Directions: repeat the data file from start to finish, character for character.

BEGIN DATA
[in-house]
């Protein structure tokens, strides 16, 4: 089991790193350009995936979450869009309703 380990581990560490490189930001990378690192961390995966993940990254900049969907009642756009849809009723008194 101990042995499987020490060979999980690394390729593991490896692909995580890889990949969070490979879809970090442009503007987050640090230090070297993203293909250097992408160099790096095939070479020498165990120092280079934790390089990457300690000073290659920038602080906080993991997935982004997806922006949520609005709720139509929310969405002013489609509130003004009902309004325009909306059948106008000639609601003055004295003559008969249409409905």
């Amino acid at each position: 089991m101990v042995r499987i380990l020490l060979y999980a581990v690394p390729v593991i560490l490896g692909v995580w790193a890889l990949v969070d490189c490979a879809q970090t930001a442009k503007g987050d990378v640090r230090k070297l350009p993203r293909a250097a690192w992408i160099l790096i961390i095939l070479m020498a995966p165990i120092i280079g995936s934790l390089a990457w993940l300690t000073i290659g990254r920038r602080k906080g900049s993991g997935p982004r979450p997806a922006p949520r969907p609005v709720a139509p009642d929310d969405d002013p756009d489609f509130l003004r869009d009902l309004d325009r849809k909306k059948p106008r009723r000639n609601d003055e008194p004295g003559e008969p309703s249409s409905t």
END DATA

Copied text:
[in-house]
């Protein structure tokens, strides 16, 4: 089991790193350009995936979450869009309703 380990581990560490490189930001990378690192961390995966993940990254900049969907009642756009849809009723008194 101990042995499987020490060979999980690394390729593991490896692909995580890889990949969070490979879809970090442009503007987050640090230090070297993203293909250097992408160099790096095939070479020498165990120092280079934790390089990457300690000073290659920038602080906080993991997935982004997806922006949520609005709720139509929310969405002013489609509130003004009902309004325009909306059948106008000639609601003055004295003559008969249409409905």
């Amino acid at each position: 089991m101990v042995r499987i380990l020490l060979y999980a581990v690394p390729v593991i560490l490896g692909v995580w790193a890889l990949v969070d490189c490979a879809q970090t930001a442009k503007g987050d990378v640090r230090k070297l350009p993203r293909a250097a690192w992408i160099l790096i961390i095939l070479m020498a995966p165990i120092i280079g995936s934790l390089a990457w993940l300690t000073i290659g990254r920038r602080k906080g900049s993991g997935p982004r979450p997806a922006p949520r969907p609005v709720a139509p009642d929310d969405d002013p756009d489609f509130l003004r869009d009902l309004d325009r849809k909306k059948p106008r009723r000639n609601d003055e008194p004295g003559e008969p309703s249409s409905t």